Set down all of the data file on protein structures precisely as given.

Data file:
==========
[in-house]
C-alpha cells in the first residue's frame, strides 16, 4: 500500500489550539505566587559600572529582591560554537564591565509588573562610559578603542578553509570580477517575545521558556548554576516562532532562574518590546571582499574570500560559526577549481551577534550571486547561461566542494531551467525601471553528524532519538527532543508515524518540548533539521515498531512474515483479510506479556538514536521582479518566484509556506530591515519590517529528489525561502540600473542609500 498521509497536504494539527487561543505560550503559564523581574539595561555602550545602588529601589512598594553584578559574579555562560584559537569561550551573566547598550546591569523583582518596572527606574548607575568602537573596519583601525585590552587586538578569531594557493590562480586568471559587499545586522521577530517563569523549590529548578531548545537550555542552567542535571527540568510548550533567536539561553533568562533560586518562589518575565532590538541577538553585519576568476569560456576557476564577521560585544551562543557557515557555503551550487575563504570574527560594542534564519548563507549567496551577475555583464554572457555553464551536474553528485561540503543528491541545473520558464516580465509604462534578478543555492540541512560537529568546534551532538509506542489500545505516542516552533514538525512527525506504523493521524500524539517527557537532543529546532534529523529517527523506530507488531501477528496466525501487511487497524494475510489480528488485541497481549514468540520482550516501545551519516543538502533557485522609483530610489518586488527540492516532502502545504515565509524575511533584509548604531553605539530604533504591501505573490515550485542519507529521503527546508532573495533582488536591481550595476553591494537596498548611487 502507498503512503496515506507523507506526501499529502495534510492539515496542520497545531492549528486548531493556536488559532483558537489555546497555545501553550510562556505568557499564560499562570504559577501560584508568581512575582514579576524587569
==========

[in-house]
C-alpha cells in the first residue's frame, strides 16, 4: 500500500489550539505566587559600572529582591560554537564591565509588573562610559578603542578553509570580477517575545521558556548554576516562532532562574518590546571582499574570500560559526577549481551577534550571486547561461566542494531551467525601471553528524532519538527532543508515524518540548533539521515498531512474515483479510506479556538514536521582479518566484509556506530591515519590517529528489525561502540600473542609500 498521509497536504494539527487561543505560550503559564523581574539595561555602550545602588529601589512598594553584578559574579555562560584559537569561550551573566547598550546591569523583582518596572527606574548607575568602537573596519583601525585590552587586538578569531594557493590562480586568471559587499545586522521577530517563569523549590529548578531548545537550555542552567542535571527540568510548550533567536539561553533568562533560586518562589518575565532590538541577538553585519576568476569560456576557476564577521560585544551562543557557515557555503551550487575563504570574527560594542534564519548563507549567496551577475555583464554572457555553464551536474553528485561540503543528491541545473520558464516580465509604462534578478543555492540541512560537529568546534551532538509506542489500545505516542516552533514538525512527525506504523493521524500524539517527557537532543529546532534529523529517527523506530507488531501477528496466525501487511487497524494475510489480528488485541497481549514468540520482550516501545551519516543538502533557485522609483530610489518586488527540492516532502502545504515565509524575511533584509548604531553605539530604533504591501505573490515550485542519507529521503527546508532573495533582488536591481550595476553591494537596498548611487 502507498503512503496515506507523507506526501499529502495534510492539515496542520497545531492549528486548531493556536488559532483558537489555546497555545501553550510562556505568557499564560499562570504559577501560584508568581512575582514579576524587569